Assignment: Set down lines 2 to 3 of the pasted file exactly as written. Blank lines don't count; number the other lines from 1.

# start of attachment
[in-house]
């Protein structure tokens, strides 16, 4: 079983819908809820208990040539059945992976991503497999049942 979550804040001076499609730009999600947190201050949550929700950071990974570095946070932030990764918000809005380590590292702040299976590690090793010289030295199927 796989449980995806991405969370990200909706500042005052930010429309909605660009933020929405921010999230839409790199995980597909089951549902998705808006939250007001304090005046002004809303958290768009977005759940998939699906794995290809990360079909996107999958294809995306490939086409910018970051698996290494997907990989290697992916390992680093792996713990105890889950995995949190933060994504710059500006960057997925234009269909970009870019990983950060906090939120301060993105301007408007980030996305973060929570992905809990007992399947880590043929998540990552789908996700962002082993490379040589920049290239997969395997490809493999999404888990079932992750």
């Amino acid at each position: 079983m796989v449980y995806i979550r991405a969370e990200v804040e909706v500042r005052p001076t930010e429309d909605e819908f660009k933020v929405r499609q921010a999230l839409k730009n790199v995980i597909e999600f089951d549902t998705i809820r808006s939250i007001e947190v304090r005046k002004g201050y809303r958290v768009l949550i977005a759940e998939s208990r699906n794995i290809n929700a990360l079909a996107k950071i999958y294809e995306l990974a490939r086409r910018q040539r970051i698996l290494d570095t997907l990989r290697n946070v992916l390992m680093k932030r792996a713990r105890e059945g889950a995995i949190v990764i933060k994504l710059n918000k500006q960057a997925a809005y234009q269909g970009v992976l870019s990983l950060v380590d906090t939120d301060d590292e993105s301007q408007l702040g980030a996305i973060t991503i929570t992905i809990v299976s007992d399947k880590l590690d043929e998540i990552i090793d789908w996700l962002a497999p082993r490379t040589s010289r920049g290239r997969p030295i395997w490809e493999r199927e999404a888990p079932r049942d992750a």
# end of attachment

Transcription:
């Protein structure tokens, strides 16, 4: 079983819908809820208990040539059945992976991503497999049942 979550804040001076499609730009999600947190201050949550929700950071990974570095946070932030990764918000809005380590590292702040299976590690090793010289030295199927 796989449980995806991405969370990200909706500042005052930010429309909605660009933020929405921010999230839409790199995980597909089951549902998705808006939250007001304090005046002004809303958290768009977005759940998939699906794995290809990360079909996107999958294809995306490939086409910018970051698996290494997907990989290697992916390992680093792996713990105890889950995995949190933060994504710059500006960057997925234009269909970009870019990983950060906090939120301060993105301007408007980030996305973060929570992905809990007992399947880590043929998540990552789908996700962002082993490379040589920049290239997969395997490809493999999404888990079932992750």
């Amino acid at each position: 079983m796989v449980y995806i979550r991405a969370e990200v804040e909706v500042r005052p001076t930010e429309d909605e819908f660009k933020v929405r499609q921010a999230l839409k730009n790199v995980i597909e999600f089951d549902t998705i809820r808006s939250i007001e947190v304090r005046k002004g201050y809303r958290v768009l949550i977005a759940e998939s208990r699906n794995i290809n929700a990360l079909a996107k950071i999958y294809e995306l990974a490939r086409r910018q040539r970051i698996l290494d570095t997907l990989r290697n946070v992916l390992m680093k932030r792996a713990r105890e059945g889950a995995i949190v990764i933060k994504l710059n918000k500006q960057a997925a809005y234009q269909g970009v992976l870019s990983l950060v380590d906090t939120d301060d590292e993105s301007q408007l702040g980030a996305i973060t991503i929570t992905i809990v299976s007992d399947k880590l590690d043929e998540i990552i090793d789908w996700l962002a497999p082993r490379t040589s010289r920049g290239r997969p030295i395997w490809e493999r199927e999404a888990p079932r049942d992750a």